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Don’t throw the baby out with the bath water, Common Core State Standards

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Is understanding poetry a valuable skill?  Is reading Les Miserables important?  The new Common Core State Standards, adopted by 47 states and DC, say yes . . . but not really.  Everyone agrees that learning to read is essential. The authors of the Common Core Standards argue that learning to extract facts and make inferences with nonfiction is a skill needed in college and career.  Presently, the children in the U.S. are not prepared for the reading required to be successful postsecondary students, employees, or citizens.  There are numerous sources of quantitative data that support this assertion and I do believe a problem exists (1).  The CCSS’s solution is that by the time students are in 12th grade, the literacy curriculum should be 70 percent nonfiction and 30 percent fiction.  Focusing on nonfiction will prepare children for the reality of college or career.  This means that nonfiction will play a major role not only in social studies and science, but also in English.

As a public high school English teacher for 6 years, I know what is expected of these teachers.  We are expected to teach in the same amount of time as all of the other subjects and with a high stakes test at the end of the course:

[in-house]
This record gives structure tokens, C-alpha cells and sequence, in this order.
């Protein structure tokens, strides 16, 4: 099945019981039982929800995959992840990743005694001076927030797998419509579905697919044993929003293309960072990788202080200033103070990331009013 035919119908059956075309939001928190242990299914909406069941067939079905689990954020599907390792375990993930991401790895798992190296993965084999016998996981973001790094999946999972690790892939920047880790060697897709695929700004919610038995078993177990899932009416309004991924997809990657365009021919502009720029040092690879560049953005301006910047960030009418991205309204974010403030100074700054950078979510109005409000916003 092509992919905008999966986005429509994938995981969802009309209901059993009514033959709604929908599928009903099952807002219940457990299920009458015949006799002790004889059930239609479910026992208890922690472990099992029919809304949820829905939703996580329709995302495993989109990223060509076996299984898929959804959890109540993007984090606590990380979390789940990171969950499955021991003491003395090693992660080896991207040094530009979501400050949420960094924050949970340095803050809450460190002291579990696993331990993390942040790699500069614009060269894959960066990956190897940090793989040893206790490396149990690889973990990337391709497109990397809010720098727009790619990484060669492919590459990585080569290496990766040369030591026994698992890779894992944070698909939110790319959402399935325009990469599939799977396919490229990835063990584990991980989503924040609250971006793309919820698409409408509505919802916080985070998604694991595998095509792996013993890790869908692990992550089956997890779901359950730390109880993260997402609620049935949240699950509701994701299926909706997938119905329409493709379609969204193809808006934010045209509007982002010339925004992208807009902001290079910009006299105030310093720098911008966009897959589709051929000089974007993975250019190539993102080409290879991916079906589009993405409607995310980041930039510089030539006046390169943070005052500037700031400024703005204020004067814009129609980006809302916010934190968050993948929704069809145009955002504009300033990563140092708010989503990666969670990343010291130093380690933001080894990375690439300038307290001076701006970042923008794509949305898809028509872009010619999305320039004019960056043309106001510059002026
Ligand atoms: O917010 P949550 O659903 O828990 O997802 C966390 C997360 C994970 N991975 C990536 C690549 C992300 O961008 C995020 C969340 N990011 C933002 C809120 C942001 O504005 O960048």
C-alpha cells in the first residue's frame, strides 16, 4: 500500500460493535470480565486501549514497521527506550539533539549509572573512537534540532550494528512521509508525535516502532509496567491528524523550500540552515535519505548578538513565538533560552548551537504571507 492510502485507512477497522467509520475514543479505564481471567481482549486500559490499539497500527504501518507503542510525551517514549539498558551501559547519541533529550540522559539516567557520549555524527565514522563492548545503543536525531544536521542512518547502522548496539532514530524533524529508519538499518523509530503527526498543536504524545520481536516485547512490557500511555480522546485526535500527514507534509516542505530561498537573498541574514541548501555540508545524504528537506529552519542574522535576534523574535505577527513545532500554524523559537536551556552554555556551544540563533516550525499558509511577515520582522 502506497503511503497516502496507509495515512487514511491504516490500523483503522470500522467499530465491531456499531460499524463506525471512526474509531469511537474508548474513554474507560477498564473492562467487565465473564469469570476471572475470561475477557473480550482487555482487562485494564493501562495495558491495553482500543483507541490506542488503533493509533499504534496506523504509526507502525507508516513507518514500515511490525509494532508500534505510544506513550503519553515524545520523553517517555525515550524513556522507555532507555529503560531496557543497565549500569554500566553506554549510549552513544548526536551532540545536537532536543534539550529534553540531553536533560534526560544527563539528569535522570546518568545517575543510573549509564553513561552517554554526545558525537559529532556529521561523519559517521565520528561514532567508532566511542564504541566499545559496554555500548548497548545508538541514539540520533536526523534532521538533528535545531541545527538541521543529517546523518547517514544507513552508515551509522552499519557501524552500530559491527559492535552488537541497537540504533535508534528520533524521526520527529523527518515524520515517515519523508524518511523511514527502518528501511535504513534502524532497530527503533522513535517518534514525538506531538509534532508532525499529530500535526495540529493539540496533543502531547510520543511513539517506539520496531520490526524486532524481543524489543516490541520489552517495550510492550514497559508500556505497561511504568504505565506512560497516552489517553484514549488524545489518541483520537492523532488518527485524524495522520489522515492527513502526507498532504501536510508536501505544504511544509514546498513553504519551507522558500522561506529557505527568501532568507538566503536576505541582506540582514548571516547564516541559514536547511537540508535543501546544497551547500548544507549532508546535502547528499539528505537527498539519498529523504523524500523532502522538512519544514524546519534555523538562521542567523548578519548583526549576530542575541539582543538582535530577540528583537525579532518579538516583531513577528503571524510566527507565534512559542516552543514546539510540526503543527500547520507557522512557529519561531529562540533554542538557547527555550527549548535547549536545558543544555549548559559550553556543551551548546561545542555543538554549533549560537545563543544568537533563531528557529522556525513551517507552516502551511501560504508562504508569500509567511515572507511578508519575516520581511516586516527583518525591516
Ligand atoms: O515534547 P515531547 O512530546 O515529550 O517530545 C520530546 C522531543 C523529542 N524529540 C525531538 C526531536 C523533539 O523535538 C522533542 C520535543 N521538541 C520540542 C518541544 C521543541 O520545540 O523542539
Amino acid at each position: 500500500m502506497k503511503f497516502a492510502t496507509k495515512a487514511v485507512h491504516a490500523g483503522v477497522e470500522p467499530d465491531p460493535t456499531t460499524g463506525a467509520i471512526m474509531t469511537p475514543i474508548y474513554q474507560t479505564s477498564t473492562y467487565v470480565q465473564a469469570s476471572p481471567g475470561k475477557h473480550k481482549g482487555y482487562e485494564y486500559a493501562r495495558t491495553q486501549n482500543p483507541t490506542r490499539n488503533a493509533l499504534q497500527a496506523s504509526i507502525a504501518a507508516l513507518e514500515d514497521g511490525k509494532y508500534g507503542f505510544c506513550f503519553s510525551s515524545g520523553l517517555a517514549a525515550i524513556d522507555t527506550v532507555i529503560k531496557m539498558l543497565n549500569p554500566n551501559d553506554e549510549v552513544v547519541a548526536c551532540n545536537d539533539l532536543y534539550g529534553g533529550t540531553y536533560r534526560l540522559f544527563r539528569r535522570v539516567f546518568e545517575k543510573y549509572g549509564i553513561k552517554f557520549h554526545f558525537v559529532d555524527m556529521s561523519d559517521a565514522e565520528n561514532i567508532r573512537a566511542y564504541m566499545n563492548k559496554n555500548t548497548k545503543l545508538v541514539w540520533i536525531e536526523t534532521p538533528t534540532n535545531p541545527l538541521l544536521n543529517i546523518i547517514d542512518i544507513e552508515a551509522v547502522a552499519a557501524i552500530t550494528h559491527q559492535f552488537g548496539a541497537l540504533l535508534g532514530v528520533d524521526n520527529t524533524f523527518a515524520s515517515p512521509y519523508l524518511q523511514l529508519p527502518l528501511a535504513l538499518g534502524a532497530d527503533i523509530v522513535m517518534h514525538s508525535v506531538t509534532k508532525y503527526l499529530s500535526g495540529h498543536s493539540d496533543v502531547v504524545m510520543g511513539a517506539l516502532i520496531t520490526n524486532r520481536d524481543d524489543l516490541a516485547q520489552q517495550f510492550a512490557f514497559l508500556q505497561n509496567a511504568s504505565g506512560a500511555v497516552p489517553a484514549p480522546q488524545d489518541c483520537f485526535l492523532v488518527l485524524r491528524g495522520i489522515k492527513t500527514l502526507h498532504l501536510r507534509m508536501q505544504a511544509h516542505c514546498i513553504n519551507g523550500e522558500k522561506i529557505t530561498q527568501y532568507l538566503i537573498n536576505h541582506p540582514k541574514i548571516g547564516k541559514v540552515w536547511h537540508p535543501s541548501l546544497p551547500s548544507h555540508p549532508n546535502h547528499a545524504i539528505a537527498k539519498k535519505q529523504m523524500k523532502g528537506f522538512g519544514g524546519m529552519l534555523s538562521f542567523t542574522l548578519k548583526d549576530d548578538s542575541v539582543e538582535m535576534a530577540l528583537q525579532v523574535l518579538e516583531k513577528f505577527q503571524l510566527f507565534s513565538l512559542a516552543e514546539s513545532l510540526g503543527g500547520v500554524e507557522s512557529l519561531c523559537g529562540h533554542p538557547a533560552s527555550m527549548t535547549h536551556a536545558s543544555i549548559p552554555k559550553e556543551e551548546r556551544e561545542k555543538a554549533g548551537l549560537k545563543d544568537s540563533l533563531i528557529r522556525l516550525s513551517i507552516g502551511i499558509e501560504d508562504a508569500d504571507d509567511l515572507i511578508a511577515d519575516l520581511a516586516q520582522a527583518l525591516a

1. reading skills (rereading, summarizing, critiquing)

2. literature (metaphor, stanzas, characterization, irony)

3. cultural literacy (incorporation in the shared experience of their culture through reading the classics and talking about cultural periods like Romanticism and Modernism)

4. digital literacy (evaluating sources, navigating websites,  using search engines)

5. language (grammar, connotation, root words)

6. creative/reflective writing (personal narratives, journaling, poetry)

7. informational/persuasive writing (aka pulling teeth)

8. research skills (because it is reading and writing after all)

9. study skills (because English is the only class students take every year)

10. administrative tasks (see #9)

The CCSS is not saying that English teachers should stop teaching literature; they are saying to shift the focus to nonfiction reading skills.  With reform, there is always a loser.  Reforming the English curriculum means something has to give and it seems to be literature.  Now before you all shout “Hooray! No more iambic pentameter quizzes!” think of this.  Teachers since the 1700’s have observed that children are more engaged in reading when they connect personally with the text.  Because literature reflects the human experience, it is often more accessible for young readers.  Engaged readers actually score higher on reading comprehension, more so than grouping by socioeconomic class, race, or gender (2).  More importantly, English class is one of the few mandatory classes where students are challenged to not look for the right way, but to look in a different way, to be creative, and to use their imagination.